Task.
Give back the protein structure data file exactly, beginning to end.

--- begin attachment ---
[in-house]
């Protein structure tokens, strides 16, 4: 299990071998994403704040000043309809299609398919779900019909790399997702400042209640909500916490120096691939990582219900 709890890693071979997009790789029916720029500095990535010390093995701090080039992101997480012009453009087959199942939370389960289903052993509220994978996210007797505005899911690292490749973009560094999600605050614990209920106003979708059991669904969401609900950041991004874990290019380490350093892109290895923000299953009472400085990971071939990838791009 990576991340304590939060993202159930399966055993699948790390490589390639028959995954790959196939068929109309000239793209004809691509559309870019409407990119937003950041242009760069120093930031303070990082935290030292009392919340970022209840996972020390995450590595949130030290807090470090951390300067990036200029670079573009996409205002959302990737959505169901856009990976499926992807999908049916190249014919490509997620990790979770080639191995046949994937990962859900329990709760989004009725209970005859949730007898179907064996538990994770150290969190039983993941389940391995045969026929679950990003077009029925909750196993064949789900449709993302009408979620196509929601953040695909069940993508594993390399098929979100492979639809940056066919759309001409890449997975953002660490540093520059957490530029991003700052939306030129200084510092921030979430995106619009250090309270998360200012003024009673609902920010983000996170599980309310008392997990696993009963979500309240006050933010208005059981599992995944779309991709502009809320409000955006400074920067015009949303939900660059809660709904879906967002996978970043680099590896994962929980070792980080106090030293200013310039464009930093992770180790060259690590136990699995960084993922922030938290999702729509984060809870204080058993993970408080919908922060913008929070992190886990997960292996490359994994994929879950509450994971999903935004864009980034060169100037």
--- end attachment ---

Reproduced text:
[in-house]
């Protein structure tokens, strides 16, 4: 299990071998994403704040000043309809299609398919779900019909790399997702400042209640909500916490120096691939990582219900 709890890693071979997009790789029916720029500095990535010390093995701090080039992101997480012009453009087959199942939370389960289903052993509220994978996210007797505005899911690292490749973009560094999600605050614990209920106003979708059991669904969401609900950041991004874990290019380490350093892109290895923000299953009472400085990971071939990838791009 990576991340304590939060993202159930399966055993699948790390490589390639028959995954790959196939068929109309000239793209004809691509559309870019409407990119937003950041242009760069120093930031303070990082935290030292009392919340970022209840996972020390995450590595949130030290807090470090951390300067990036200029670079573009996409205002959302990737959505169901856009990976499926992807999908049916190249014919490509997620990790979770080639191995046949994937990962859900329990709760989004009725209970005859949730007898179907064996538990994770150290969190039983993941389940391995045969026929679950990003077009029925909750196993064949789900449709993302009408979620196509929601953040695909069940993508594993390399098929979100492979639809940056066919759309001409890449997975953002660490540093520059957490530029991003700052939306030129200084510092921030979430995106619009250090309270998360200012003024009673609902920010983000996170599980309310008392997990696993009963979500309240006050933010208005059981599992995944779309991709502009809320409000955006400074920067015009949303939900660059809660709904879906967002996978970043680099590896994962929980070792980080106090030293200013310039464009930093992770180790060259690590136990699995960084993922922030938290999702729509984060809870204080058993993970408080919908922060913008929070992190886990997960292996490359994994994929879950509450994971999903935004864009980034060169100037």